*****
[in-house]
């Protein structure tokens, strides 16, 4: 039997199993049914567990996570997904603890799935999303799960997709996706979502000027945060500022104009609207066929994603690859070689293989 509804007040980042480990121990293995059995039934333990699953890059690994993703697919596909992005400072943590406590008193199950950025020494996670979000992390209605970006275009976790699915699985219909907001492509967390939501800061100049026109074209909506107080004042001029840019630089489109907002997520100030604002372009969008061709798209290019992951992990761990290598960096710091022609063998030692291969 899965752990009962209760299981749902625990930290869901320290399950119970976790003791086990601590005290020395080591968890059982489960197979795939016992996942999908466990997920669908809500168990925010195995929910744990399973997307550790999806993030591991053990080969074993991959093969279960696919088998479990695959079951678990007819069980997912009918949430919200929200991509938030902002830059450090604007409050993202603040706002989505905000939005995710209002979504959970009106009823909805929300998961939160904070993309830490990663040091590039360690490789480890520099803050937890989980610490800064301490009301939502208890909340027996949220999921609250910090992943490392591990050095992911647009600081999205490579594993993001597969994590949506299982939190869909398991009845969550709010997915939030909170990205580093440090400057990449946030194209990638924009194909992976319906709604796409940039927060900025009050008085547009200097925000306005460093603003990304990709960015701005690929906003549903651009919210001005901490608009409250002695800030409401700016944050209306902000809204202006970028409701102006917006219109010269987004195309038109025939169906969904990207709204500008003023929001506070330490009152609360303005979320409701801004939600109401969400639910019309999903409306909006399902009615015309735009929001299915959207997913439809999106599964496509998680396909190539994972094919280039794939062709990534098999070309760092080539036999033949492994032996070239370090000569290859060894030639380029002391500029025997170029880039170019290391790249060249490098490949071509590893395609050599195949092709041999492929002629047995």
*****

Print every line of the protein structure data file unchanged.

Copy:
[in-house]
């Protein structure tokens, strides 16, 4: 039997199993049914567990996570997904603890799935999303799960997709996706979502000027945060500022104009609207066929994603690859070689293989 509804007040980042480990121990293995059995039934333990699953890059690994993703697919596909992005400072943590406590008193199950950025020494996670979000992390209605970006275009976790699915699985219909907001492509967390939501800061100049026109074209909506107080004042001029840019630089489109907002997520100030604002372009969008061709798209290019992951992990761990290598960096710091022609063998030692291969 899965752990009962209760299981749902625990930290869901320290399950119970976790003791086990601590005290020395080591968890059982489960197979795939016992996942999908466990997920669908809500168990925010195995929910744990399973997307550790999806993030591991053990080969074993991959093969279960696919088998479990695959079951678990007819069980997912009918949430919200929200991509938030902002830059450090604007409050993202603040706002989505905000939005995710209002979504959970009106009823909805929300998961939160904070993309830490990663040091590039360690490789480890520099803050937890989980610490800064301490009301939502208890909340027996949220999921609250910090992943490392591990050095992911647009600081999205490579594993993001597969994590949506299982939190869909398991009845969550709010997915939030909170990205580093440090400057990449946030194209990638924009194909992976319906709604796409940039927060900025009050008085547009200097925000306005460093603003990304990709960015701005690929906003549903651009919210001005901490608009409250002695800030409401700016944050209306902000809204202006970028409701102006917006219109010269987004195309038109025939169906969904990207709204500008003023929001506070330490009152609360303005979320409701801004939600109401969400639910019309999903409306909006399902009615015309735009929001299915959207997913439809999106599964496509998680396909190539994972094919280039794939062709990534098999070309760092080539036999033949492994032996070239370090000569290859060894030639380029002391500029025997170029880039170019290391790249060249490098490949071509590893395609050599195949092709041999492929002629047995």